Humor In Contrasting Elements

It’s called a “sense” of humor for a reason. Just as human beings possess a sense of sight, smell, touch, hearing and taste, we humans also have a sense of humor in that our sense is capable of development and improved sensitivity. Also keep in mind that just as our other five senses are unique to each individual, so is our sense of humor. You’ve probably had the experience of laughing out loud at something you seen, heard or read and someone else close to you doesn’t laugh at all and when you say, wasn’t that funny? They just stare at you. That is a perfect example of your sense of humor being unique to you and your experiences. Comedy is subjective and therefore everything doesn’t make everyone laugh.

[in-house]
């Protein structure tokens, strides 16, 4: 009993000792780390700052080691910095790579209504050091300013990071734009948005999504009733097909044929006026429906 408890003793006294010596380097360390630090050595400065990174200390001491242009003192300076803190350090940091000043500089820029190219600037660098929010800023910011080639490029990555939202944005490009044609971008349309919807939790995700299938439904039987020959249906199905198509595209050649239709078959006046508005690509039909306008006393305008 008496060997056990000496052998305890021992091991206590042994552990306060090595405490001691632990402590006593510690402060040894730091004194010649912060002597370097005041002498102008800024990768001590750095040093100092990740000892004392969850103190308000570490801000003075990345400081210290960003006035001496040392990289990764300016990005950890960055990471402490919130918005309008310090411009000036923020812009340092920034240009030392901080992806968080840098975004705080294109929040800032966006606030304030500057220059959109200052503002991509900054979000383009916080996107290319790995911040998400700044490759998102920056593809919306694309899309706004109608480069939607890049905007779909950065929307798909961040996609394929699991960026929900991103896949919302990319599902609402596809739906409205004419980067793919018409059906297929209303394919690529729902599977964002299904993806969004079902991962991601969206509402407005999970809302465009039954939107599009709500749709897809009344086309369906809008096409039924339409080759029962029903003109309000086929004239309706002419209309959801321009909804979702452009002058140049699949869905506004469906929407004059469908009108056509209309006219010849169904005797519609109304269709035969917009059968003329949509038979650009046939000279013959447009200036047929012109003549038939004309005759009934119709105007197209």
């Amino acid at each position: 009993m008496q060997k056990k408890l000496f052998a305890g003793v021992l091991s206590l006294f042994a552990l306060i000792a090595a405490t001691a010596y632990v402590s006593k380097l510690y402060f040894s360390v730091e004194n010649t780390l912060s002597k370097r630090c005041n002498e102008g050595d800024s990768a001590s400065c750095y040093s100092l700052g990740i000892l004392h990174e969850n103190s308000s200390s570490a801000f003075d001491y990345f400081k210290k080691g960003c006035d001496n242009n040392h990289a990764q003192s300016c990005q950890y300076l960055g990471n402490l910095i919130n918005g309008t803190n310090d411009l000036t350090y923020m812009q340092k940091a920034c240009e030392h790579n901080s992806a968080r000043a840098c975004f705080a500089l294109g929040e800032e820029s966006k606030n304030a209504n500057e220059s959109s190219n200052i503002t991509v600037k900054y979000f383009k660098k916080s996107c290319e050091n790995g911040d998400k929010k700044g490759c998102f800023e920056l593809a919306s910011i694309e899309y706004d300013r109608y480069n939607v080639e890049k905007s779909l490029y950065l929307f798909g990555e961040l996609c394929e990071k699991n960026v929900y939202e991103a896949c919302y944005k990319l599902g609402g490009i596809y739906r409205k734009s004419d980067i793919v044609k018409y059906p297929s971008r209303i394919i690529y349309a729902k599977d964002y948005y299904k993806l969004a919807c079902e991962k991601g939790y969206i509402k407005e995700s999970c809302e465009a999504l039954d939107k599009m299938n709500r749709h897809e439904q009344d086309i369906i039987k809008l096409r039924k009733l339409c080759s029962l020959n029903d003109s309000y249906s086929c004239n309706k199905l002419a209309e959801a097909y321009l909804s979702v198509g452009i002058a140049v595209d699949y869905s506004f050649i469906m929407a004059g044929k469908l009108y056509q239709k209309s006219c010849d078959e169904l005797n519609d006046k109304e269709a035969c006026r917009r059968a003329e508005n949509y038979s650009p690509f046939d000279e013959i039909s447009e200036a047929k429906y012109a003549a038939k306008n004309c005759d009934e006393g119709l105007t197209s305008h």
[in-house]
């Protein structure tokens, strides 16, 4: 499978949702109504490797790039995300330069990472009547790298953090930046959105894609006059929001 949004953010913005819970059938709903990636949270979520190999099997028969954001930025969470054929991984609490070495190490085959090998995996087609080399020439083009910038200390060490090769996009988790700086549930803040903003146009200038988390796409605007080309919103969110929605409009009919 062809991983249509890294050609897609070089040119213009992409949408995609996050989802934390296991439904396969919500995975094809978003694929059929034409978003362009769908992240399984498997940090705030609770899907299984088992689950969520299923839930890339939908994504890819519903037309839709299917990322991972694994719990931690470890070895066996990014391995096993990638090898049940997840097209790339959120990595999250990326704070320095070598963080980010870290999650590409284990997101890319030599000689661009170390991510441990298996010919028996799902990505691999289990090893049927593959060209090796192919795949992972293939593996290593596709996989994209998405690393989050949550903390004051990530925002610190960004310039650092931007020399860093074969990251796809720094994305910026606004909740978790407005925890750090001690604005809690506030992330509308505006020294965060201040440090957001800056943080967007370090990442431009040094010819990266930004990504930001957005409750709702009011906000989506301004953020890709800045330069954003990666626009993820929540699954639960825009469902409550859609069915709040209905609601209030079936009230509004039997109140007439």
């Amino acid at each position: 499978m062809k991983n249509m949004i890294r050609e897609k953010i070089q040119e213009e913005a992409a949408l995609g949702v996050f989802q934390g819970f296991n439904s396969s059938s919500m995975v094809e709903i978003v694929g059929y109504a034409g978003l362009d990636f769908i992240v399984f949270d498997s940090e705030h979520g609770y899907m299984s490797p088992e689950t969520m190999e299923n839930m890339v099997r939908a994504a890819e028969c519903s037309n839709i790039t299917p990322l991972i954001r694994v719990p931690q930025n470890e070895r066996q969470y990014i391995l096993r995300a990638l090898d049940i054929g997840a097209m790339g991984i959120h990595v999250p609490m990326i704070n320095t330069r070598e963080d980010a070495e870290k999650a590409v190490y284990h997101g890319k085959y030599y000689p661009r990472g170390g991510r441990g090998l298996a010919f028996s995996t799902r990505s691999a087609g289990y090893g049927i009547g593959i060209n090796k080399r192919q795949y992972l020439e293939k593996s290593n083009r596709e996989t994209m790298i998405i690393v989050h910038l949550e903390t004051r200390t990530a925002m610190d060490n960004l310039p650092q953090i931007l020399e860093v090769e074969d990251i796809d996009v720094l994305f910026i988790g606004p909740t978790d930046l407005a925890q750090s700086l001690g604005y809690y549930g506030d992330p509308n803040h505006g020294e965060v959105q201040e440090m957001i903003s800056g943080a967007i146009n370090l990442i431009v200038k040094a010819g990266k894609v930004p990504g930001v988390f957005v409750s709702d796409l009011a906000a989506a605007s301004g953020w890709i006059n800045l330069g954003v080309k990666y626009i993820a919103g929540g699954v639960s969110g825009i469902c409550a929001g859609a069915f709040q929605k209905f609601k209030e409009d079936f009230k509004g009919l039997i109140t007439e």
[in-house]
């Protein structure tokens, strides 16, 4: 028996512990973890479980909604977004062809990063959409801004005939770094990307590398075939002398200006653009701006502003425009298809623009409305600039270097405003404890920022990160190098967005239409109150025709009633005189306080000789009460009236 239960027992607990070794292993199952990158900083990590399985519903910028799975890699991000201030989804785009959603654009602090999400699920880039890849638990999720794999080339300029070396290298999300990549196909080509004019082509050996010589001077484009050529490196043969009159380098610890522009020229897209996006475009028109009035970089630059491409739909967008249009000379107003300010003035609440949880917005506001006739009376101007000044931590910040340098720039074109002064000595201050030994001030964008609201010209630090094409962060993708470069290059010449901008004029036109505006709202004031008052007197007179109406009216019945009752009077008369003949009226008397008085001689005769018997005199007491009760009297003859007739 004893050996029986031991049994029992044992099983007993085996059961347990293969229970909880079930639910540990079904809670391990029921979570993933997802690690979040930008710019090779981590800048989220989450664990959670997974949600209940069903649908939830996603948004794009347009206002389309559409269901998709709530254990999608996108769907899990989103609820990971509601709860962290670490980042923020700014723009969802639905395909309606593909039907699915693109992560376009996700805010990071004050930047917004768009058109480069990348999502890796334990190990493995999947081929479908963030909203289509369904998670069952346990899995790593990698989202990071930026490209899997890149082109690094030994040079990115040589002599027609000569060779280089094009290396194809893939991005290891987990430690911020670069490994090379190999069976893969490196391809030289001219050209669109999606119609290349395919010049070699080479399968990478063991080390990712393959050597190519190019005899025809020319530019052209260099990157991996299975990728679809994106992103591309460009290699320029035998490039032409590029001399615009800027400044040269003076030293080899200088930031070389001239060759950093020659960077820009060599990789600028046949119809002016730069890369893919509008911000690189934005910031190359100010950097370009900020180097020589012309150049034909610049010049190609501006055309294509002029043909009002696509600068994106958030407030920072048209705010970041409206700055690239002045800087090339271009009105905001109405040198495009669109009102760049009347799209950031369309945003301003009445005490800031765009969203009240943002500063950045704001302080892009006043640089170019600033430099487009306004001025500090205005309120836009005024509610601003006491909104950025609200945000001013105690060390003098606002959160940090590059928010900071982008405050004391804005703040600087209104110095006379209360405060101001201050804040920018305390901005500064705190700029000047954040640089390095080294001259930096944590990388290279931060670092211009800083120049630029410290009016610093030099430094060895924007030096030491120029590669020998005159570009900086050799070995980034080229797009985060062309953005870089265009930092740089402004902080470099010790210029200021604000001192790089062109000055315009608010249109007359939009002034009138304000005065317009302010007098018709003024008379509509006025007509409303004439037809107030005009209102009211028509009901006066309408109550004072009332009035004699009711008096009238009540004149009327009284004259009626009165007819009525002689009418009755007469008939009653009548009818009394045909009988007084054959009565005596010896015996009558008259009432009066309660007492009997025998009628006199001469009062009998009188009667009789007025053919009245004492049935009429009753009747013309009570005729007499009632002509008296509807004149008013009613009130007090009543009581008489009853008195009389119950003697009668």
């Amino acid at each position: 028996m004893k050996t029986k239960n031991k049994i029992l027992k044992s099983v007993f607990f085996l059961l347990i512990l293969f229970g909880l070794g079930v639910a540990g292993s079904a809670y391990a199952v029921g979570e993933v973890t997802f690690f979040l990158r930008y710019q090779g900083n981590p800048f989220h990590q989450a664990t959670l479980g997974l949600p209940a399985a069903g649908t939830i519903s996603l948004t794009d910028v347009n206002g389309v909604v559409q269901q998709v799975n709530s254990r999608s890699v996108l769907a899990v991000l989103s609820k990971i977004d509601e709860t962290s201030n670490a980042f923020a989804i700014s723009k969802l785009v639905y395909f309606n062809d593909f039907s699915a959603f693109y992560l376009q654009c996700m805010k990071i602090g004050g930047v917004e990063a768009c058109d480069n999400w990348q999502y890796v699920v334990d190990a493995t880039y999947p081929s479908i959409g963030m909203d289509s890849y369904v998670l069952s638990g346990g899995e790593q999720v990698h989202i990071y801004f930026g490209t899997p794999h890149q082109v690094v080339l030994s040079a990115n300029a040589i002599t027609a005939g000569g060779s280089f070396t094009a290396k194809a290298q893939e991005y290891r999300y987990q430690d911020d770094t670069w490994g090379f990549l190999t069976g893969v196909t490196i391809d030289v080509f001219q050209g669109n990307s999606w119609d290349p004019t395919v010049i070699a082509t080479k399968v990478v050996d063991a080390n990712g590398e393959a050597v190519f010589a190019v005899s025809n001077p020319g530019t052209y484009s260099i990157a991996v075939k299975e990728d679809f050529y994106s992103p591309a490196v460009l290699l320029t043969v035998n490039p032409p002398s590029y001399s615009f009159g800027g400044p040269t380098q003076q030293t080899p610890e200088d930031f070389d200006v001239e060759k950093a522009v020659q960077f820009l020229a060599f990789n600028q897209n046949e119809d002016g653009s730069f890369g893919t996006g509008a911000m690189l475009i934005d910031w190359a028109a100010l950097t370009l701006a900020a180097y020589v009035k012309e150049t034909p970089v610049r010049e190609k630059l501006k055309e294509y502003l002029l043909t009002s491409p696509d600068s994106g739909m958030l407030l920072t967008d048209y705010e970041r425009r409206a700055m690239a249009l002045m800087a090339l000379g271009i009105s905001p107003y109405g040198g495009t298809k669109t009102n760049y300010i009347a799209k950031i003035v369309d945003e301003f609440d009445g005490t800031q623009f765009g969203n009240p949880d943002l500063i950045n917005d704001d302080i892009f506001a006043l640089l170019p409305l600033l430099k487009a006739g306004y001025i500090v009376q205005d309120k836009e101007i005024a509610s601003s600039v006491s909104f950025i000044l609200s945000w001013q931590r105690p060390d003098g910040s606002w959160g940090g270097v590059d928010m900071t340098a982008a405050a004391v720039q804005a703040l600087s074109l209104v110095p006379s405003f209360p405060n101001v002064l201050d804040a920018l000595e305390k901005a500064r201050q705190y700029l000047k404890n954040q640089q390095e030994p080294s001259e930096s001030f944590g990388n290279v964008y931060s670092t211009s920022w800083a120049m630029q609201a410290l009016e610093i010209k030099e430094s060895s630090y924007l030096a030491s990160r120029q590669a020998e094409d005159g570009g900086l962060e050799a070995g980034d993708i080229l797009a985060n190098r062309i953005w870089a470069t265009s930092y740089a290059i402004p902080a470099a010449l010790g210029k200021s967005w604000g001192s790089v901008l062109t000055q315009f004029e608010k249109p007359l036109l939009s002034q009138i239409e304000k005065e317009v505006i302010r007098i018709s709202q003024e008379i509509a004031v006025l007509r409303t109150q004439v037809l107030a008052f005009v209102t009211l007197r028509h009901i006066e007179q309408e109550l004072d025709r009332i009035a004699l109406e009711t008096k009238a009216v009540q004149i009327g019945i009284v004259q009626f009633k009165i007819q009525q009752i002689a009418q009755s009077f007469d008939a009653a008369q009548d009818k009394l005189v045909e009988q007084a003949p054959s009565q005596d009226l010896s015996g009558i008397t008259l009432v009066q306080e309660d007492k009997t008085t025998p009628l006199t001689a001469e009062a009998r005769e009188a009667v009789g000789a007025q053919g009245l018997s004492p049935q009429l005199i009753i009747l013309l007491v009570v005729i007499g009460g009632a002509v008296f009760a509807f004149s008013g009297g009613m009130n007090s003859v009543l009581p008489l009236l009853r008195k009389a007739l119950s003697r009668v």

I like to follow this adage: “We’re only guessing…the audience is the judge.”
You can, however develop your sense of humor to be much more acute to everyday situations that have the possibility of making people laugh. All jokes or funny situations do have particular elements that occur regularly, which are responsible for making them funny. What if you could make sure that your material contained these elements before trying them out on others wouldn’t that help you in preparing the best set possible?